San Marcos looking for a signature event

City has a university, but now it’s looking for more


Thursday, June 10, 2010 at 12:04 a.m.


What: The City Council is trying to craft an identity for the city and holding a signature event in hopes of shaping San Marcos into a destination.

Why: Economic development

Suggestions: Attracting Padres’ minor-league team to locate at Cal State San Marcos, holding an annual Rock n’ Blues Festival, or a cycling or running event. Ramona and Poway have rodeos, Temecula has a wine festival, Escondido has hot-rod Cruisin’ Grand, Carlsbad has a marathon, and San Marcos has …

The City Council is trying to fill in the blank by encouraging its residents to organize a signature event, so when someone thinks of San Marcos, the festival pops into mind.

“This event has to be people-embraced,” Mayor Jim Desmond said. “We’re not going to come from a position of, ‘Here’s your signature event.’ We will try different events to see what citizens embrace.”

San Marcos could end up with an annual version of the Rock n’ Blues Festival held last weekend at Walnut Grove Park, some City Council members said. Sponsored by the city and Allen’s Wrench, the concert and BBQ bash attracted 800 people, double the number from last year, said Cathy Cronin, the city’s recreation supervisor. Or, the city could sponsor a PONY baseball world series, a cycling race, a 5K run or a marathon, they said.  San Marcos could even compete with North County municipalities to woo the San Diego Padres’ Triple-A minor-league team to move to Cal State San Marcos, which has been the city’s claim to fame.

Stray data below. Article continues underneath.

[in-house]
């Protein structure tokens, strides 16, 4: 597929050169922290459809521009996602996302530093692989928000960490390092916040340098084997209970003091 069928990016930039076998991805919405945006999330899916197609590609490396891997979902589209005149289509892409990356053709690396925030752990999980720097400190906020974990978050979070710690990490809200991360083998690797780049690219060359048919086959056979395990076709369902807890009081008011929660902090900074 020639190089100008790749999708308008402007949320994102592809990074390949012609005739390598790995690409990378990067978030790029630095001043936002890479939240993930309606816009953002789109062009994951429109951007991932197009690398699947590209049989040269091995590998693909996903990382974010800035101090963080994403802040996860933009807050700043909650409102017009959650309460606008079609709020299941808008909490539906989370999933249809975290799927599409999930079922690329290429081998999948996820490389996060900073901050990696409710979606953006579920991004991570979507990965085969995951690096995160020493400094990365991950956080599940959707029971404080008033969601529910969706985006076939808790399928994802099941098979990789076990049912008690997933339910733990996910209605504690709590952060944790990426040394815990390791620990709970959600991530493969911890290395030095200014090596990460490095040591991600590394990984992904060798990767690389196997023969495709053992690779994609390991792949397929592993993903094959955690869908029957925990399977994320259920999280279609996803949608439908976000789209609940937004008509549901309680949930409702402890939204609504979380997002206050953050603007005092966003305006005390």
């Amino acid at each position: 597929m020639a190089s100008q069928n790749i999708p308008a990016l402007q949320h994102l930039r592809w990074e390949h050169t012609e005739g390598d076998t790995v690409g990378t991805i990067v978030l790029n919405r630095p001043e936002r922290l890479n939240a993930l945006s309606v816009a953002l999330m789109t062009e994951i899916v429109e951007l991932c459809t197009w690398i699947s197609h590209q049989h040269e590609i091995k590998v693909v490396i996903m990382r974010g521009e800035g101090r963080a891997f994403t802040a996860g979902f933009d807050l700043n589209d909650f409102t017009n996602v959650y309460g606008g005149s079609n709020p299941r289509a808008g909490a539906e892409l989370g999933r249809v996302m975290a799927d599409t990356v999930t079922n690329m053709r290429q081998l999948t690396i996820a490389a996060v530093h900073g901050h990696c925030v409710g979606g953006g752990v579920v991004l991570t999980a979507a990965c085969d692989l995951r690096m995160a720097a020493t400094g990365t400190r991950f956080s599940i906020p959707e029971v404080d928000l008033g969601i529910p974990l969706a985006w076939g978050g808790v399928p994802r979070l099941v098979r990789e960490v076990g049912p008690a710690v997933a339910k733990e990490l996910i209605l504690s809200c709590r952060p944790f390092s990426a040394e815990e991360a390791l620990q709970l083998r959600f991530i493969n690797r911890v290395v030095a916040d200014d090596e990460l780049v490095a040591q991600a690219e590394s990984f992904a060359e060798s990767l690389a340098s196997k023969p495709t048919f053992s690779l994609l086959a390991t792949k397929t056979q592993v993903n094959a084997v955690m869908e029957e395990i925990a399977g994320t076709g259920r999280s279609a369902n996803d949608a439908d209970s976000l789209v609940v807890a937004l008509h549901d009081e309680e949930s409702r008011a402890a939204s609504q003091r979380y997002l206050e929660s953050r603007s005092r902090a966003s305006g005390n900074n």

The Padres didn’t comment because CEO Jeff Moorad was traveling, but university spokeswoman Margaret Lutz said the team has discussed the idea with the school. “We had one discussion, very high-level, very preliminary, very cursory,” she said. “We do have land designated for the future use of athletic fields.” San Marcos, once an agricultural community, has developed into a city of 83,000 that has a median income of $75,000. Over the years, its dairies and poultry farms have been replaced by shopping centers, office buildings and a high school. Read More from the UT

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